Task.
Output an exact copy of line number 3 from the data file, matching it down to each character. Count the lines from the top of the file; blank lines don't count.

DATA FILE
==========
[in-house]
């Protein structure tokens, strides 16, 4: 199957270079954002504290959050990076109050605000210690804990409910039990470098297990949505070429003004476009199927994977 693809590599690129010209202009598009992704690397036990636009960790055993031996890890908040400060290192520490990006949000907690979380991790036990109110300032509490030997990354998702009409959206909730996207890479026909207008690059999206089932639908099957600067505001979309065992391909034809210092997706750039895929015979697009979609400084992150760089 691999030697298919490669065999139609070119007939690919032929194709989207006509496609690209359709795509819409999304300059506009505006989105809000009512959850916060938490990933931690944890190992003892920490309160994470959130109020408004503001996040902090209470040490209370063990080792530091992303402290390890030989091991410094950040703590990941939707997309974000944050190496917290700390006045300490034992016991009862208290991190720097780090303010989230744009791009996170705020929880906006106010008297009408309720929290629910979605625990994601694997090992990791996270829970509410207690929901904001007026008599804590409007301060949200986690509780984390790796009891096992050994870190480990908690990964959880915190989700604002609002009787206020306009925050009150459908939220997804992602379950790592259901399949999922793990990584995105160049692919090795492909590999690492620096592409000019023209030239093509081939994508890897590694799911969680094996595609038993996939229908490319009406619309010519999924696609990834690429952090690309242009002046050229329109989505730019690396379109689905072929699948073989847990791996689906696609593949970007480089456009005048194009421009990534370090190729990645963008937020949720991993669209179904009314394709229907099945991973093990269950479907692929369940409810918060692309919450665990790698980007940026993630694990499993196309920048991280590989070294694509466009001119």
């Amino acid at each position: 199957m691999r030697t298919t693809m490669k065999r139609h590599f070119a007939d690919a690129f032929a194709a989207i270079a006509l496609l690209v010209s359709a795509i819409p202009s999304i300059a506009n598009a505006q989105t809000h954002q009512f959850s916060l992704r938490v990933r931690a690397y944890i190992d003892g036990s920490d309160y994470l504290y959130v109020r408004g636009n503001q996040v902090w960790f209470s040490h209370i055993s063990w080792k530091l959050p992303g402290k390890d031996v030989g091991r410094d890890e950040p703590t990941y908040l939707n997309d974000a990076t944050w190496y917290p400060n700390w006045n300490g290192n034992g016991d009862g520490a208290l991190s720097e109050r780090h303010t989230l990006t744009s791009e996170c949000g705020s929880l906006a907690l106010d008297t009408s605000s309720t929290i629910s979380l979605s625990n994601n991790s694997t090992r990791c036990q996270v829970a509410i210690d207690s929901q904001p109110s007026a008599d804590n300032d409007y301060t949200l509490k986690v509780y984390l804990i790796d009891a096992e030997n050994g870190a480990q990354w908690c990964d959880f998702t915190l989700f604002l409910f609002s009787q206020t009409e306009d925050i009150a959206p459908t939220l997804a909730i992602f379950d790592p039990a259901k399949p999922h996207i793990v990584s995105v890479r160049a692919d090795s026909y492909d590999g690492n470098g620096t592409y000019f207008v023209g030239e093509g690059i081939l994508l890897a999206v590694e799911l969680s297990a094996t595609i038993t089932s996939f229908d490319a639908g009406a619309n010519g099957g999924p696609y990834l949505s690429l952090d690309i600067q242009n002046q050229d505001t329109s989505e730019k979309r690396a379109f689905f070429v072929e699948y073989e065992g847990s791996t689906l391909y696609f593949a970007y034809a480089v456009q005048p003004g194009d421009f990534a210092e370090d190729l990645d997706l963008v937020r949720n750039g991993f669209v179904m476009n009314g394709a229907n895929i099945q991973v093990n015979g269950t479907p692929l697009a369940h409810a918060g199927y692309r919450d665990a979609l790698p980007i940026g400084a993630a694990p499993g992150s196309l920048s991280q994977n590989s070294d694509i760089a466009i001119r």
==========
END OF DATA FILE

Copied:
């Amino acid at each position: 199957m691999r030697t298919t693809m490669k065999r139609h590599f070119a007939d690919a690129f032929a194709a989207i270079a006509l496609l690209v010209s359709a795509i819409p202009s999304i300059a506009n598009a505006q989105t809000h954002q009512f959850s916060l992704r938490v990933r931690a690397y944890i190992d003892g036990s920490d309160y994470l504290y959130v109020r408004g636009n503001q996040v902090w960790f209470s040490h209370i055993s063990w080792k530091l959050p992303g402290k390890d031996v030989g091991r410094d890890e950040p703590t990941y908040l939707n997309d974000a990076t944050w190496y917290p400060n700390w006045n300490g290192n034992g016991d009862g520490a208290l991190s720097e109050r780090h303010t989230l990006t744009s791009e996170c949000g705020s929880l906006a907690l106010d008297t009408s605000s309720t929290i629910s979380l979605s625990n994601n991790s694997t090992r990791c036990q996270v829970a509410i210690d207690s929901q904001p109110s007026a008599d804590n300032d409007y301060t949200l509490k986690v509780y984390l804990i790796d009891a096992e030997n050994g870190a480990q990354w908690c990964d959880f998702t915190l989700f604002l409910f609002s009787q206020t009409e306009d925050i009150a959206p459908t939220l997804a909730i992602f379950d790592p039990a259901k399949p999922h996207i793990v990584s995105v890479r160049a692919d090795s026909y492909d590999g690492n470098g620096t592409y000019f207008v023209g030239e093509g690059i081939l994508l890897a999206v590694e799911l969680s297990a094996t595609i038993t089932s996939f229908d490319a639908g009406a619309n010519g099957g999924p696609y990834l949505s690429l952090d690309i600067q242009n002046q050229d505001t329109s989505e730019k979309r690396a379109f689905f070429v072929e699948y073989e065992g847990s791996t689906l391909y696609f593949a970007y034809a480089v456009q005048p003004g194009d421009f990534a210092e370090d190729l990645d997706l963008v937020r949720n750039g991993f669209v179904m476009n009314g394709a229907n895929i099945q991973v093990n015979g269950t479907p692929l697009a369940h409810a918060g199927y692309r919450d665990a979609l790698p980007i940026g400084a993630a694990p499993g992150s196309l920048s991280q994977n590989s070294d694509i760089a466009i001119r």